Games & Play
Games and playtime activities are great opportunities to develop your child’s speech and language skills.
There are lots of simple games you can play and indirectly work on speech and language. Games can played while driving in the car, or when you are at the park or in the supermarket. Learning language does not have to be done in a structured environment. Don’t forget when you are playing games to focus on speech and language, you will also be working on social skills, turn-taking, observing, listening and attention, so it’s a win-win situation. Board games also provide great opportunities for talk – you can borrow games in school from the maths games library.
Toys are fun and great for involving your child. Even with the simplest toys you can create fun activities and provide lots of situations for learning and developing speech and language. Imagine building a tower with wooden blocks – a simple game, but with loads of opportunities to use adjectives (higher, up), verbs (fall down, build), preposition (on-top), nouns (colours, numbers) and to develop turn-taking, joint focus, sharing, listening, attending, observing.
Look at books
Books are great for having a shared focus and for learning new words. They can also play a key part in developing speech and literacy skills. You can focus on books with symbolic sounds for early speech or storybooks to focus on language. Look at the books together, name the pictures, ask questions, and talk about the story.
Dressing up is great fun and playing different roles will expand your child’s imagination. In fact you do not even have to dress up to do role play. Games involving different characters will allow you to introduce lots of new related language and stretch your child’s creative play skills. For instance, if you pretended to be firemen putting out a fire, think how many related words you could use, “fire, fireman, fire engine, ladder, water, hose, burning, building, driving, climbing, up, down, smoke, hat, boots, jackets, save, squirt, bucket, fire out, hero etc. Role play is great for expanding your child’s imagination and introducing new vocabulary.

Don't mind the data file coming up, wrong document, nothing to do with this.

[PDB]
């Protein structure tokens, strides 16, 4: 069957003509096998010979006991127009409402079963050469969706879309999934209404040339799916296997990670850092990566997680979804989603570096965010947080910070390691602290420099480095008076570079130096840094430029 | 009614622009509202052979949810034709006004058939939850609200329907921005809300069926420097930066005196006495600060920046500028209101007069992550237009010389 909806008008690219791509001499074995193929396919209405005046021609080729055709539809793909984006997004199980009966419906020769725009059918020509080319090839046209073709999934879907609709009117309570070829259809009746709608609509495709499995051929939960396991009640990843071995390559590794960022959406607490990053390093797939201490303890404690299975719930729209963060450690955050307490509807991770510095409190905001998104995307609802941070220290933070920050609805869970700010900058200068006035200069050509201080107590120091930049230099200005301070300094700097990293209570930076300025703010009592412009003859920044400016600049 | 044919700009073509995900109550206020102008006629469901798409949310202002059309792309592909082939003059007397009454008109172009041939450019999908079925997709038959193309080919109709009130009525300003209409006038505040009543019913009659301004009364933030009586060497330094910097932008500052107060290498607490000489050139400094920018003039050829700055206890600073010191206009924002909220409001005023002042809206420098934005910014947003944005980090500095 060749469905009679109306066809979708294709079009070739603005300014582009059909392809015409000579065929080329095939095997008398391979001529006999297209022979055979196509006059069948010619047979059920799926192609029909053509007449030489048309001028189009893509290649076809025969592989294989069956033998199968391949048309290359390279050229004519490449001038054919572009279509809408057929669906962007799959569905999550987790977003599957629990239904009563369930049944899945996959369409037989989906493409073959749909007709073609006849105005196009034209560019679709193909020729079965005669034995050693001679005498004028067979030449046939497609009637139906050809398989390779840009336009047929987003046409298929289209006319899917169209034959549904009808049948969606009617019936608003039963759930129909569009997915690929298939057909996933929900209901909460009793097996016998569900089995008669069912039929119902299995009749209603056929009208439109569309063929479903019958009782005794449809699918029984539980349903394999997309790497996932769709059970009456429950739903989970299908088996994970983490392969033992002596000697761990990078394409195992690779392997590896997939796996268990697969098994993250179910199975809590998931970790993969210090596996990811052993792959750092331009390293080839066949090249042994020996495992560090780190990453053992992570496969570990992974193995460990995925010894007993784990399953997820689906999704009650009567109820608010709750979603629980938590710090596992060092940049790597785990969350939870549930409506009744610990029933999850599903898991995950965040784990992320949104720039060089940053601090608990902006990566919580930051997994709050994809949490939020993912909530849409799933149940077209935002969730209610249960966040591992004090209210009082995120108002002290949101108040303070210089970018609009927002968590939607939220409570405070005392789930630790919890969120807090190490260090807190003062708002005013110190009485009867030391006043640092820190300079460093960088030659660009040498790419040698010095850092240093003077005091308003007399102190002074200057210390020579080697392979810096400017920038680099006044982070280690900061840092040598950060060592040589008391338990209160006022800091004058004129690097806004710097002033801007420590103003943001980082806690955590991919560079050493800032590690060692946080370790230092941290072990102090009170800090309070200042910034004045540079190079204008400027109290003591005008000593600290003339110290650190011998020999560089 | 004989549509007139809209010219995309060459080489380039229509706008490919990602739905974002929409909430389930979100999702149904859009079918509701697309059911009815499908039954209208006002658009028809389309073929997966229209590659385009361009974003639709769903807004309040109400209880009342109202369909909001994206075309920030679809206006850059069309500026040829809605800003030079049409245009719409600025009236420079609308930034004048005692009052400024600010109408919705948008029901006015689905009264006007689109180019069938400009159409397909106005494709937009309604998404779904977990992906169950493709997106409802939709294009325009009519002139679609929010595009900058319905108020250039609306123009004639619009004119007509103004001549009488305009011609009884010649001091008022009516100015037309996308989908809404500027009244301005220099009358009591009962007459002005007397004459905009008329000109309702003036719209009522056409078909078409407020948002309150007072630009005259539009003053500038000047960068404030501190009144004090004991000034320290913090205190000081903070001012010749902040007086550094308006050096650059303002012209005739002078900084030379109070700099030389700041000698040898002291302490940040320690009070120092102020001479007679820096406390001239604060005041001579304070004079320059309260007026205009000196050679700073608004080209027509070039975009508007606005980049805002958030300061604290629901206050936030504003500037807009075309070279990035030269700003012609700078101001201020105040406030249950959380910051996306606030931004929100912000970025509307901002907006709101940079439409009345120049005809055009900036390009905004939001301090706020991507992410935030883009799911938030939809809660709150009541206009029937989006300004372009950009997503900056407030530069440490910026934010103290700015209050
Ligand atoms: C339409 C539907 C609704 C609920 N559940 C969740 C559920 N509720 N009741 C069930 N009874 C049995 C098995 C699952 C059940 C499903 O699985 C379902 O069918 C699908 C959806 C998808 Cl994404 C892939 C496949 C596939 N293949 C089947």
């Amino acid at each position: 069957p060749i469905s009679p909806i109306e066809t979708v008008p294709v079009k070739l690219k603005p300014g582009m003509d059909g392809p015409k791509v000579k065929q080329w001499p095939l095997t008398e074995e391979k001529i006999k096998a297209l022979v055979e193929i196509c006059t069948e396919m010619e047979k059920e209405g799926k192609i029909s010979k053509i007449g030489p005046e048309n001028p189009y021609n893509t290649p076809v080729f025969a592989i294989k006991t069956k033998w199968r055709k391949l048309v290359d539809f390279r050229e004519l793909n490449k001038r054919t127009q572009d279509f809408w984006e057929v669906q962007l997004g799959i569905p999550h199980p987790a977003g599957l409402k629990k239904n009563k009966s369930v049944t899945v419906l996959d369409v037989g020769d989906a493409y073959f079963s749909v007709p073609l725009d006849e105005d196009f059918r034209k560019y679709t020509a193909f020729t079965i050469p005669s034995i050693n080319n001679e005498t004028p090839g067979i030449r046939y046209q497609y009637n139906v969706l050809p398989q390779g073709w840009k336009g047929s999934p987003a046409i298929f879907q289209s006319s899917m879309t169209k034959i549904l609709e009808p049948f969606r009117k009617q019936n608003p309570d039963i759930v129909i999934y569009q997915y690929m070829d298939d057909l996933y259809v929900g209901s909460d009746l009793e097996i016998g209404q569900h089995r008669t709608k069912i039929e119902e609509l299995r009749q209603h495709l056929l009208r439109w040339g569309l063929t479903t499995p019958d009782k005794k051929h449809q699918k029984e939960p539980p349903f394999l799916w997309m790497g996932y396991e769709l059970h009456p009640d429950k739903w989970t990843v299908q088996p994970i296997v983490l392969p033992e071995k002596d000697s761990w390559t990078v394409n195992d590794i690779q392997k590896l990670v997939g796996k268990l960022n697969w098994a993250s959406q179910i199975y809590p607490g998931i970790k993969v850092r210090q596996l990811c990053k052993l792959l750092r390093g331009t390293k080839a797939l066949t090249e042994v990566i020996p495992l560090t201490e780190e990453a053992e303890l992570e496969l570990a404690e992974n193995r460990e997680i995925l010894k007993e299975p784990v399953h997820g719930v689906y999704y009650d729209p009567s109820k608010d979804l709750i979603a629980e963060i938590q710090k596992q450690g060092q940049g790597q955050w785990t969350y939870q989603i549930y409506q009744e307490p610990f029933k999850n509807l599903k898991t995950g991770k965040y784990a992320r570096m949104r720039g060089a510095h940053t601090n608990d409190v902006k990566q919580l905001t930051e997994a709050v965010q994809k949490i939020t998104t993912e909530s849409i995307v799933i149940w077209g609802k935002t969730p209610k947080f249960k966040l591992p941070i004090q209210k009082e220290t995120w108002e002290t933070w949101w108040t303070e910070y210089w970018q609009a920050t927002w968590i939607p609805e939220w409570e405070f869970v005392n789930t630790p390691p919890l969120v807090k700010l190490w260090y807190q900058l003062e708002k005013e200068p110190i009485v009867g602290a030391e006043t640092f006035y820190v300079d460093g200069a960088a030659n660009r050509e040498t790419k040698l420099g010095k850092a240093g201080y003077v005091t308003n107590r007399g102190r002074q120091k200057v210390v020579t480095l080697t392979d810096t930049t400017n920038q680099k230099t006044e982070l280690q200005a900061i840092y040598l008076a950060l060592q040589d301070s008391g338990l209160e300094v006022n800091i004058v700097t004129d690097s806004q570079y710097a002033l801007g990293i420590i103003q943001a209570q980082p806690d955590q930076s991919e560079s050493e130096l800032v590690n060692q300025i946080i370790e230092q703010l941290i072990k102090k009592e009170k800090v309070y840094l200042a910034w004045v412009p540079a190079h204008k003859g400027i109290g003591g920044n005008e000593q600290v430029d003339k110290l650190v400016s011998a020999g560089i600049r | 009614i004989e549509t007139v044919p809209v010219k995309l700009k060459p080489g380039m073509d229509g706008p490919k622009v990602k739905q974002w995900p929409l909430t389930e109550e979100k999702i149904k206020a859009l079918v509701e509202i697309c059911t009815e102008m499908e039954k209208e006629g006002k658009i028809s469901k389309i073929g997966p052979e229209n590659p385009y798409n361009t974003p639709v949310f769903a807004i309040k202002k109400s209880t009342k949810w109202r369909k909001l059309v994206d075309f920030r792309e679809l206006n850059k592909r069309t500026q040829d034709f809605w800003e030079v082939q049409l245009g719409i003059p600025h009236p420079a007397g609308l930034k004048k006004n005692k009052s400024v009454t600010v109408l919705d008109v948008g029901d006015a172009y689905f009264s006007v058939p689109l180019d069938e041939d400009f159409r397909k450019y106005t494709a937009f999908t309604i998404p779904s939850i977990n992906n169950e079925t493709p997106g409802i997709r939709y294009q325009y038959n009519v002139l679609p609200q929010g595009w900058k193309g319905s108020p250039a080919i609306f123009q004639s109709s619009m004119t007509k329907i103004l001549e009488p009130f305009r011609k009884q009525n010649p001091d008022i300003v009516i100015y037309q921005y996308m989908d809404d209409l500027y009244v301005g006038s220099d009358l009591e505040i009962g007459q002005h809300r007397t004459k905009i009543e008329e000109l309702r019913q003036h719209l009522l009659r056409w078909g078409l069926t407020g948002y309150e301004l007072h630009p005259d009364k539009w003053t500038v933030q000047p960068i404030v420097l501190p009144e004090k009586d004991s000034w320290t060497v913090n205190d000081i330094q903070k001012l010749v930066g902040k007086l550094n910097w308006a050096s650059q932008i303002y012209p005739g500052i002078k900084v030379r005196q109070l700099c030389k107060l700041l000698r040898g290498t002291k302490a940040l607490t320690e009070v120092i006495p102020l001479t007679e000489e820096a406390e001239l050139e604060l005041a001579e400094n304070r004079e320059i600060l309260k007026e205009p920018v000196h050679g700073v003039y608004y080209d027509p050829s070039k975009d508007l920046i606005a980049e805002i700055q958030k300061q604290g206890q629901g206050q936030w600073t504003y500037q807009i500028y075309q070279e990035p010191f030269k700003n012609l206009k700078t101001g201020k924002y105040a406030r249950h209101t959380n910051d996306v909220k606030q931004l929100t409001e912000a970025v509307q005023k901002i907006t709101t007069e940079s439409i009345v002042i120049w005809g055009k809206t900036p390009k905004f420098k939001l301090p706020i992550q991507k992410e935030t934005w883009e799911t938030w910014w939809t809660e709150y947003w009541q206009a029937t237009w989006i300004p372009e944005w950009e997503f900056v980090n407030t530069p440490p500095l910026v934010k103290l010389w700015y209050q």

Language needs to be fed into the game, rather than trying to encourage the child to say particular words. This means we don’t want to be continually saying to the child “what is he doing?” or “what are you doing?” or “say running, say running”. Children do not learn language this way, they learn language by hearing it first and making associations between the word and the action. As adults we want to just feed the language in at the appropriate times.
Example of a language role play game:
Bus Driver game: Let your child be a bus driver and you can be the passenger. Set up some chairs for a bus and act the roles. As an example, just look at all the verbs you might use in this game: steer the bus, press the horn, ring the bell, sit down, pay the driver, drive the bus, find the change, walk down the aisle. If your child finds a game complicated, you could be the bus driver first and model it for your child, then your child can take a turn and you add language to the situation.
Music is also a great way to involve your child and can be used in many ways to enhance speech and language. It’s good for getting your child to listen, and experience a shared focus. You can read books and follow music singing the songs as you point to the pictures and some songs can be sung involving actions, creating the link between words and actions.
Using everyday activities as a language learning opportunity
Bathtime – Use lots of vocabulary during bath-time, talk to your children, and model the words for them. Introduce vocabulary: Verbs: wash, scrub, rinse, clean, brush, dry, splash, sink, float. Nouns: soup, towel, water, tap, flannel, bath, sink, body parts. Sing songs in the bath.
Cleaning the bedroom – Play “I-spy” to practice initial sound awareness
Talk about what the people on the street are doing (e.g. walking, working, riding etc) to focus on verbs, or name as many different occupations that you can see (driver, policeman, road-worker, shopkeeper etc).
(Adapted from icommunicatetherapy.com)